Sometimes you just need to let the hymns speak

Image: Aaron Burden via Unsplash

Image: Aaron Burden via Unsplash

English Christian hymn writer, theologian and logician Isaac Watts was born on this day in 1674 (died November 25, 1748).

Watts is credited with writing some 750 hymns. When I Survey the Wondrous Cross has long been a favorite. Charles Wesley reportedly said that he would give up all of the hymns he wrote had he been able to write this one. In case you’re keeping score, Wesley wrote over 6,000 hymns.

When I survey the wondrous cross
On which the Prince of glory died,
My richest gain I count but loss,
And pour contempt on all my pride.

Forbid it, Lord, that I should boast,
Save in the death of Christ my God!
All the vain things that charm me most,
I sacrifice them to His blood.

See from His head, His hands, His feet,
Sorrow and love flow mingled down!
Did e’er such love and sorrow meet,
Or thorns compose so rich a crown?

His dying crimson, like a robe,
Spreads o’er His body on the tree;
Then I am dead to all the globe,
And all the globe is dead to me.

Were the whole realm of nature mine,
That were a present far too small;
Love so amazing, so divine,
Demands my soul, my life, my all.

Sometimes when the days are particularly hard, when life seems overwhelming, I’ll tune my Pandora station to the hymns.

Sadly, most churches don’t sing the great hymns of the faith any more. The great hymns of the faith are rich in theology and inspiration.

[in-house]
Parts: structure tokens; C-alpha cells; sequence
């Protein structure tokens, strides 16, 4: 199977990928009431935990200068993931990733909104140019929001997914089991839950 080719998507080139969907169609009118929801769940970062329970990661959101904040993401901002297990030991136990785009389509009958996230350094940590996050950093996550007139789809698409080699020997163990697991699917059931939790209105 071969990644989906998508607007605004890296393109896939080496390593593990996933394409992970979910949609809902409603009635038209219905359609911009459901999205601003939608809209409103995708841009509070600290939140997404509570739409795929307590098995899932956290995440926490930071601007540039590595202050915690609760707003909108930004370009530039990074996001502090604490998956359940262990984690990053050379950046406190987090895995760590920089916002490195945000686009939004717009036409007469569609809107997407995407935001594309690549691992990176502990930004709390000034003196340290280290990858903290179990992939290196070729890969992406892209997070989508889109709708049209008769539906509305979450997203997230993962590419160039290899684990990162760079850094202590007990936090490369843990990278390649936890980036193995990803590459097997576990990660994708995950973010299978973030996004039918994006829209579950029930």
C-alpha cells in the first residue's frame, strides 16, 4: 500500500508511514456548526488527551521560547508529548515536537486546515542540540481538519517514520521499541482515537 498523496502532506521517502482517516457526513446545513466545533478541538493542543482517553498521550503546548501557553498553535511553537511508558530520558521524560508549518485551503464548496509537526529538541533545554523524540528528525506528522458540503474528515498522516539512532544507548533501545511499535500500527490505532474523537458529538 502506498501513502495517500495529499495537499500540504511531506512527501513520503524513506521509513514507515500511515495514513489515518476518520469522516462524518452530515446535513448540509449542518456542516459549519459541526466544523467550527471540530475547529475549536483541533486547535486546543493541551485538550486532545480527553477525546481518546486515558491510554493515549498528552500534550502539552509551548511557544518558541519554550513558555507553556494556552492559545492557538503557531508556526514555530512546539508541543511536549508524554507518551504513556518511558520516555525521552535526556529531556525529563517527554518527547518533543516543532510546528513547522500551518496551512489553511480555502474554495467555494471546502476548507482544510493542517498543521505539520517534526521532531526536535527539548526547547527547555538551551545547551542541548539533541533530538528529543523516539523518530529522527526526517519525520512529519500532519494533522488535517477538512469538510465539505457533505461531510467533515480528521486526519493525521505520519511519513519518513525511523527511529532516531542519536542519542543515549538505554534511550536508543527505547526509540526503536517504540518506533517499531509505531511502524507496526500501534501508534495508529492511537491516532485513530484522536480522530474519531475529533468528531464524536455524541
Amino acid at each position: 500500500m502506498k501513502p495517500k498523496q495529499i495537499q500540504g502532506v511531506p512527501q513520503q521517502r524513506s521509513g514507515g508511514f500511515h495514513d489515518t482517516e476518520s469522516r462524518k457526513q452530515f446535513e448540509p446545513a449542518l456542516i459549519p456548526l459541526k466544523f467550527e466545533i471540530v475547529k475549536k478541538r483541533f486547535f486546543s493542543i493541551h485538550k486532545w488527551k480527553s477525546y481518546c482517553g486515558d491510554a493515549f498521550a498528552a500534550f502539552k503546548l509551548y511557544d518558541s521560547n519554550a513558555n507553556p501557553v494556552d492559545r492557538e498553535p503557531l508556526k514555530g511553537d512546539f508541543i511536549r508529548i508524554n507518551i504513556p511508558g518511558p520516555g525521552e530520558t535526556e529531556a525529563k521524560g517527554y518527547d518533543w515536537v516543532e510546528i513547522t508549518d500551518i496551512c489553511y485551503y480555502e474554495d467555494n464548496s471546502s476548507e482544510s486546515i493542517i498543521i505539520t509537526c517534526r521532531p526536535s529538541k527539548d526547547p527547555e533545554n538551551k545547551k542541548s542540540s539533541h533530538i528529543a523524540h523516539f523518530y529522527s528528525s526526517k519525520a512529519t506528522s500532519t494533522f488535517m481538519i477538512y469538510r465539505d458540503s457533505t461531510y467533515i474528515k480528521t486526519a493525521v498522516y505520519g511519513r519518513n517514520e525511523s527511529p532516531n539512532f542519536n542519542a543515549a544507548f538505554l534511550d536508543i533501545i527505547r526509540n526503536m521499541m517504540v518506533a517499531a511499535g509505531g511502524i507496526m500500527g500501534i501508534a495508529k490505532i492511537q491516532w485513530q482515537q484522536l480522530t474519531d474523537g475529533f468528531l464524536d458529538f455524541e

I understand the thought that music and worship need to be more contemporary to meet the masses. And it’s true that some worship leaders do a wonderful job of blending the old with the new.  Still, there’s something about standing there with hundreds of voices singing in four part harmony from the hymnal.

The hymns take me back to my childhood, or my early adult years. A time which often seems to me like my faith was more solid. I was perhaps less cynical. Definitely less snarky.

I suppose it’s not correct to say that as I’ve aged my faith has faltered. I don’t think it has. But I must admit that I question organized Christianity a lot more than I used to.

If I’m not careful, I’m going to go down a path here that I don’t want to follow this morning. But let me just say that I can’t find anywhere in the Scriptures that tells me I’m supposed to fight for my rights as a Follower of Jesus.

I’ll just let that sit right there whilst I listen to the hymn.

Follow The Write Side of My Brain on Google+Facebook and Pinterest.

Leave a Reply

Your email address will not be published.

This site uses Akismet to reduce spam. Learn how your comment data is processed.